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Reviewers: Tony Augarde [Editor], Steve Arloff, Nick Barnard, Pierre Giroux, Don Mather, Glyn Pursglove, George Stacy, Sam Webster, Jonathan Woolf

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Moody 4B

IPOC 1017



  1. Take the 'A' Train
  2. Hot House
  3. Speak Low
  4. Polka Dots and Moonbeams
  5. I Love You
  6. O.P. Update
  7. Nikara's Song
  8. Along Came Betty
  9. But Not For Me

James Moody (tenor saxophone)
Kenny Barron (piano)
Todd Coolman (bass)
Lewis Nash (drums)
rec. July 2008, Avatar Studios, NYC


Moody fans will know two things. Firstly that their man is now 85, and that this disc derives from the sessions that gave us the previous album Moody 4A a while back. Its successor album is a successor in name only. The songs were recorded at the same time and they show, obviously, no diminution from the earlier released album. Moody is, as ever, a marvel, still a compelling soloist and tonalist, still a purveyor of articulate bop, still an orator whose texts are cut from the finest cloth.

Mixed metaphors aside, we have an hour long set of nine cuts. The quartet is an ensemble of no weak links. One could hardly think so given that Kenny Barron is the pianist, Lewis Nash the drummer and - not at all outclassed - Todd Coolman is the bassist. Each song has features of interest. Note Kenny Barron's homage to Ellington in Take the `A' Train where his lagging left hand, and Stride credentials, are evident. Note too the way Moody bustles in, increasing the tempo at will. The group takes Hot House at a relaxed lope and at nine minutes there's time to stretch out and admire the harmonic scenery. Moody's range of colours and effects range from a chesty squawk to a falsetto honk. Speak Low is treated to a sassy Latin rhythm - swinging piano, subtle drumming, an elegant Moody solo but an unfortunate fade ending. The group's penchant for Latin approaches can also be heard in I Love You So where the shifting beat compels interest. Barron and Moody are excellent here, Coolman somewhat less so in his solo.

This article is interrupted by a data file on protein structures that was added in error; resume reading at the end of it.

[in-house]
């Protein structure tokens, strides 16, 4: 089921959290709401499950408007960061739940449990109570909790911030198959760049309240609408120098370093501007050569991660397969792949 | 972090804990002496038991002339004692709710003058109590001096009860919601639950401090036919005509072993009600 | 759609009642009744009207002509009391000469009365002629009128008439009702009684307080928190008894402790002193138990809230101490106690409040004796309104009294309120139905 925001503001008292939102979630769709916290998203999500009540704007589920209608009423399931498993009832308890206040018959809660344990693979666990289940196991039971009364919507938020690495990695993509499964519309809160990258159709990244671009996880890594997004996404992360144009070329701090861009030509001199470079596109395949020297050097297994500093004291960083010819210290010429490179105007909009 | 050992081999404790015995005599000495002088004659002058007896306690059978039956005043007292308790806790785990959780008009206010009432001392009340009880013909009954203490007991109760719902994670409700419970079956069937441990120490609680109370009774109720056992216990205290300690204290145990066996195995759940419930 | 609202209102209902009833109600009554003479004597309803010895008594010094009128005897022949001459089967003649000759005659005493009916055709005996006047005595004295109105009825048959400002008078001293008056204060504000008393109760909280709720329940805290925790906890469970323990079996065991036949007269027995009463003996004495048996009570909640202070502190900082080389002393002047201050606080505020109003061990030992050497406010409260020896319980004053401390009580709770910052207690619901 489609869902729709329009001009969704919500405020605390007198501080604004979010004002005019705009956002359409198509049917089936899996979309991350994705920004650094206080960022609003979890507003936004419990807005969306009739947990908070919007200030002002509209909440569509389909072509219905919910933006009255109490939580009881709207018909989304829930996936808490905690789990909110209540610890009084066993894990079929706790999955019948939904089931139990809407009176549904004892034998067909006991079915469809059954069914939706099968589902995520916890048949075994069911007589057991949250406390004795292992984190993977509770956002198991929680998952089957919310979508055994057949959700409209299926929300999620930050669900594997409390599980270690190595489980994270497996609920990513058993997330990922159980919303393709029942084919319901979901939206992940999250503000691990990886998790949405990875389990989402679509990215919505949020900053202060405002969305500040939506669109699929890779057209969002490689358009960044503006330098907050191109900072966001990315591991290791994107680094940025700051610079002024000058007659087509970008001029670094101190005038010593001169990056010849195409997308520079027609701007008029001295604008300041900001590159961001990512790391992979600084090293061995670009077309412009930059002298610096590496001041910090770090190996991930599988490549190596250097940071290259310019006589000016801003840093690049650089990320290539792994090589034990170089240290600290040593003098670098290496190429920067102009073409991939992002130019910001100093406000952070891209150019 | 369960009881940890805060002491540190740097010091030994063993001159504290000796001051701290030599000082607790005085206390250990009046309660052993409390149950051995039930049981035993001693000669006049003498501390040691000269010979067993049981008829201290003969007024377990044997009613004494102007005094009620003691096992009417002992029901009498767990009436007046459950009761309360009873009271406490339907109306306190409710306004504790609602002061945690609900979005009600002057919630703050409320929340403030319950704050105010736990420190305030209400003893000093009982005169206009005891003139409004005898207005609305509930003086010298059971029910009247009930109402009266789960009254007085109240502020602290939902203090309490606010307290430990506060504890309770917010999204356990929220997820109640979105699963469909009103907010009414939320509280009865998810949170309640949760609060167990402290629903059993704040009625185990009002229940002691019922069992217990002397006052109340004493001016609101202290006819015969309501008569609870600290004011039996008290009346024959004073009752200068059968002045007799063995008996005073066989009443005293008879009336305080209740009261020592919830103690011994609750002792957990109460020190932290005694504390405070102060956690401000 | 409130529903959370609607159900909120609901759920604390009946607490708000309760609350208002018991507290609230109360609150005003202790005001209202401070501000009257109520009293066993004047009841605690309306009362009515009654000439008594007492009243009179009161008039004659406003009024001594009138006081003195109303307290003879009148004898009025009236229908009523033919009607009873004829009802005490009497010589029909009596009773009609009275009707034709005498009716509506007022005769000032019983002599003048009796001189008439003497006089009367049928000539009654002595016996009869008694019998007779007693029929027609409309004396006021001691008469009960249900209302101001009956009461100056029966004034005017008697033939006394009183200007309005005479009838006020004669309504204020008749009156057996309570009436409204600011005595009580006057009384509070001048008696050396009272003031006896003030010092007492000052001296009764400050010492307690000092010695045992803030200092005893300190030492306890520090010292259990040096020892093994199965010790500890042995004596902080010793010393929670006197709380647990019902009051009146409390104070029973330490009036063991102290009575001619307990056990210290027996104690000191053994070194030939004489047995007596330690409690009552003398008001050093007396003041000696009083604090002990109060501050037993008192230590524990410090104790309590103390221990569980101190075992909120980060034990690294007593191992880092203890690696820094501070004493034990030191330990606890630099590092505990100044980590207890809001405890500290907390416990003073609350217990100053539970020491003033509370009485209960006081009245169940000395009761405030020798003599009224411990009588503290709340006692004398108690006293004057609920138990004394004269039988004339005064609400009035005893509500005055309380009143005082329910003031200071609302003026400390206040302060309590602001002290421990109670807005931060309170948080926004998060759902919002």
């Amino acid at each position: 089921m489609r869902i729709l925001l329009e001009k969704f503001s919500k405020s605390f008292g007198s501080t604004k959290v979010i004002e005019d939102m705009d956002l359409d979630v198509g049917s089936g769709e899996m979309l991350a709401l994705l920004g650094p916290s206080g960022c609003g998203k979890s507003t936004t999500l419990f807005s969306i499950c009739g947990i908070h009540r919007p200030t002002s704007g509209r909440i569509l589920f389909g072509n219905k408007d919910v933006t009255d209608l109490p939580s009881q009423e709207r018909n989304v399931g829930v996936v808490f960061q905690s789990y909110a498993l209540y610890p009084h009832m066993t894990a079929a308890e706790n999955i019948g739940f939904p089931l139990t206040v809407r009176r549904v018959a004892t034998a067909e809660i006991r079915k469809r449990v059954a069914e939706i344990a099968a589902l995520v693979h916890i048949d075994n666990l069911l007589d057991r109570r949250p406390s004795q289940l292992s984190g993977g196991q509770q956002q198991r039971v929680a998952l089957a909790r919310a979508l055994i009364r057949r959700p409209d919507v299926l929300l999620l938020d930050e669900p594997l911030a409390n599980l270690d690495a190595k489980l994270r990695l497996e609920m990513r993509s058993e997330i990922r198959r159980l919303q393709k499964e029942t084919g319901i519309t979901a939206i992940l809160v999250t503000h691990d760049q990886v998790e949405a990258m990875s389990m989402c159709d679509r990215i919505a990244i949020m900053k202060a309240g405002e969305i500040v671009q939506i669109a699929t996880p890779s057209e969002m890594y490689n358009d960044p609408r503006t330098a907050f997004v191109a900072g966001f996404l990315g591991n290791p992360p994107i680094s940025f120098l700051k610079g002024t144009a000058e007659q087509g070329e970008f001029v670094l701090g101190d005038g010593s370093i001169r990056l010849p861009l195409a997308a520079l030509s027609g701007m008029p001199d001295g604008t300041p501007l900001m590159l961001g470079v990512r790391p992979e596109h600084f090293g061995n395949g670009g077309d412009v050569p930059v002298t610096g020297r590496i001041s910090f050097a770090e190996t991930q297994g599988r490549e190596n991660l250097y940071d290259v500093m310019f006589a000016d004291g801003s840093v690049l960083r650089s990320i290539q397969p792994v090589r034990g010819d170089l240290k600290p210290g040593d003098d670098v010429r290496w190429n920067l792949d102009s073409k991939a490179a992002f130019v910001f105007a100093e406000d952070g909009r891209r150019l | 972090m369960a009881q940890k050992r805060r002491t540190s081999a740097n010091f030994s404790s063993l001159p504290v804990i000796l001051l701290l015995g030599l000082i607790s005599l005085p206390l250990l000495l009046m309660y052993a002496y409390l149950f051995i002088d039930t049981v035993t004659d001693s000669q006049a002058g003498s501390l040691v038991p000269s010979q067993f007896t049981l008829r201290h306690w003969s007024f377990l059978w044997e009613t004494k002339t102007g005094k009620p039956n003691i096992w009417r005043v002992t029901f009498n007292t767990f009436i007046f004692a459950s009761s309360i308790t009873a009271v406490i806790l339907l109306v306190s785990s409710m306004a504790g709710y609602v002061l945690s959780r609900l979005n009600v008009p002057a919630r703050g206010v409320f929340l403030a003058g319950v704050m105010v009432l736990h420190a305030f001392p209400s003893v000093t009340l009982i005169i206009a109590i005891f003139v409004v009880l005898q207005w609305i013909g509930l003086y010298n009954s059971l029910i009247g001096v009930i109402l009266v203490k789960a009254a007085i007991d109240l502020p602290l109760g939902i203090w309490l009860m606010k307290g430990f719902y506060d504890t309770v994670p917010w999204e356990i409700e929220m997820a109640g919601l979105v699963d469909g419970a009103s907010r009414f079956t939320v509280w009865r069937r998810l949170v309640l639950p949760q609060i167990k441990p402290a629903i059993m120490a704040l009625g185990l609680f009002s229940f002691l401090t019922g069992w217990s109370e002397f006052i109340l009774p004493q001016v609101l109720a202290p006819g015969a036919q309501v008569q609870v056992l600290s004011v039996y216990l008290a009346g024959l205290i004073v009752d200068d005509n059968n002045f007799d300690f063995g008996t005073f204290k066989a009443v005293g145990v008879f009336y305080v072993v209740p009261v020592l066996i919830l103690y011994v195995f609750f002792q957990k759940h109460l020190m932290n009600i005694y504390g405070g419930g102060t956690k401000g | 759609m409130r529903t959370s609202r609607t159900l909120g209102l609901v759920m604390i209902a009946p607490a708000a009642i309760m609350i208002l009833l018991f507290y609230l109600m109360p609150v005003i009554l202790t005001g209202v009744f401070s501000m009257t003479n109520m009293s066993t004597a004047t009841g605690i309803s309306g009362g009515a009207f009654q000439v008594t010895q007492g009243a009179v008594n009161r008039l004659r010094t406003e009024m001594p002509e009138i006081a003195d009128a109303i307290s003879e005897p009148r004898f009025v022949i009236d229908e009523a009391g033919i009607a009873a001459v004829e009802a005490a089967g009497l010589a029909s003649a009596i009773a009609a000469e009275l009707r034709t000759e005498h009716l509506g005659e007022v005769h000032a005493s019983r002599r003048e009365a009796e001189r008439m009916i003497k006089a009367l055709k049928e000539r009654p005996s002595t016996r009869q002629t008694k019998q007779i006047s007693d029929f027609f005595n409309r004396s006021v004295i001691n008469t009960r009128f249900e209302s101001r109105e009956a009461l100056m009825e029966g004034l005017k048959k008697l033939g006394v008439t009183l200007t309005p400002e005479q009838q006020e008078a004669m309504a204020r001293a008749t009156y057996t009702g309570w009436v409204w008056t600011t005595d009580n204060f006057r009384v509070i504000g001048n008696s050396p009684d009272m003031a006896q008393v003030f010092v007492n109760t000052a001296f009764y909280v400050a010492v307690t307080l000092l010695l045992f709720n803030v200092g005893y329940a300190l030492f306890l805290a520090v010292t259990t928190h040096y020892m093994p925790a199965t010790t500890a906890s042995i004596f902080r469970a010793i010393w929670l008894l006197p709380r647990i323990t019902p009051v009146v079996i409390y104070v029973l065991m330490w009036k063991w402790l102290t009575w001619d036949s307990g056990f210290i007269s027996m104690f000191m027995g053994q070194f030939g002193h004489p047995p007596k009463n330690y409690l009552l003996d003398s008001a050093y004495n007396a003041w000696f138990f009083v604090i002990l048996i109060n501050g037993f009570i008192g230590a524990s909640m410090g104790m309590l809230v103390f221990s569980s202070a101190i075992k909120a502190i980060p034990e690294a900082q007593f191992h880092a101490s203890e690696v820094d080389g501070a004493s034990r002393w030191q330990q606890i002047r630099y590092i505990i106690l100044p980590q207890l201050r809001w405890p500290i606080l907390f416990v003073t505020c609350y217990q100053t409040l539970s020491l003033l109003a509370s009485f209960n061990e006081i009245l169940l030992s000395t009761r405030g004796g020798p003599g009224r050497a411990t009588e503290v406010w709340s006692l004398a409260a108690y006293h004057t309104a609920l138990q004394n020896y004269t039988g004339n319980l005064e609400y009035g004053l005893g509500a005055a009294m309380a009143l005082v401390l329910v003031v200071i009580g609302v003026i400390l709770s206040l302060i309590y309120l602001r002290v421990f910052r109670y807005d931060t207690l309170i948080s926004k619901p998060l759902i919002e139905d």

Ballads are not spurned, and Moody explores the lower register well on Polka Dots and Moonbeams. Barron is crisp and ultra-romantic on his own Nikara's Song where his chording is especially rich. I think that the exchanges between Coolman and Nash on Benny Golson's Along Came Betty are fine enough without Ira Gitler, in his note, lapsing into stuff about a `hip conversation' between them. The 60s are over, Ira. How clever though for Nash to be so witty on his brushwork in the last track, But Not For Me where Barron mines from the Book of Funk and Moody captivates with charm.

This beautifully recorded disc captures the quartet with absolute fidelity.

Jonathan Woolf

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